The three-year drought hit Cape Town particularly hard, threatening to leave residents of the country's second largest city without drinking water.
The government said it had conducted assessments which showed that the severe phase of the drought that affected agricultural production in a number of provinces was at an end.
The minister in charge of local governance, Zweli Mkhize, "confirmed that a national state of disaster that was declared on 13 March 2018 has lapsed," a government statement said.
Over 400 million rand ($29 million) was mobilised from various disaster grants to implement relief operations in an attempt to avoid turning taps off under a so-called "Day Zero" scenario and provide water to all regions.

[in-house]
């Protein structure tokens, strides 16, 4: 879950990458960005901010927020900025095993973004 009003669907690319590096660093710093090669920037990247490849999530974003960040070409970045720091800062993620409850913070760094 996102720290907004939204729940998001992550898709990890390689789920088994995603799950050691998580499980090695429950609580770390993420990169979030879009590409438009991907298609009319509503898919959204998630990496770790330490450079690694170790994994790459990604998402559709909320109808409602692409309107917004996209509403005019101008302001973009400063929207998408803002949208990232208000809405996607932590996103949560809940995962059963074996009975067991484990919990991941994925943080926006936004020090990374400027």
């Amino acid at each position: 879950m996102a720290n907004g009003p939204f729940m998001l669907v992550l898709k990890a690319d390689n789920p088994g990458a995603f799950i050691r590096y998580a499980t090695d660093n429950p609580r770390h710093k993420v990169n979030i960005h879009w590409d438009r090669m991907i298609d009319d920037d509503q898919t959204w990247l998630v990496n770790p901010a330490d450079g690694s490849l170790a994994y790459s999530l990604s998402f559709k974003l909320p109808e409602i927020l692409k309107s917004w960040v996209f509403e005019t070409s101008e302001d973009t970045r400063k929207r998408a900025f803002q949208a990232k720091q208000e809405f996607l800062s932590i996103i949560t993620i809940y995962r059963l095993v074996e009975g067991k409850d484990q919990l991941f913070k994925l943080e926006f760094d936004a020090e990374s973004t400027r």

The drought has affected water intensive companies, such as winemakers who make up 11 percent of the southwestern region's economic output and sustains 300,000 jobs.
According to the International Organisation of Vine and Wine (OIV), output from Africa's top wine producer is set to slump by over 20 percent this year.
In recent weeks, the Cape region, which typically receives rainfall between May and August, has experienced significant rains.
The Cape Town municipality said the water level in dams had risen to almost 32 percent from over 21 percent this time last year.
However the city -- battling its worst drought in 100 years -- has called on the population to continue conserving water "given the uncertainty of rainfall".
"We have to make sure that we adhere to our goals and restrictions" -- namely a daily consumption of 50 litres per person, the municipality said.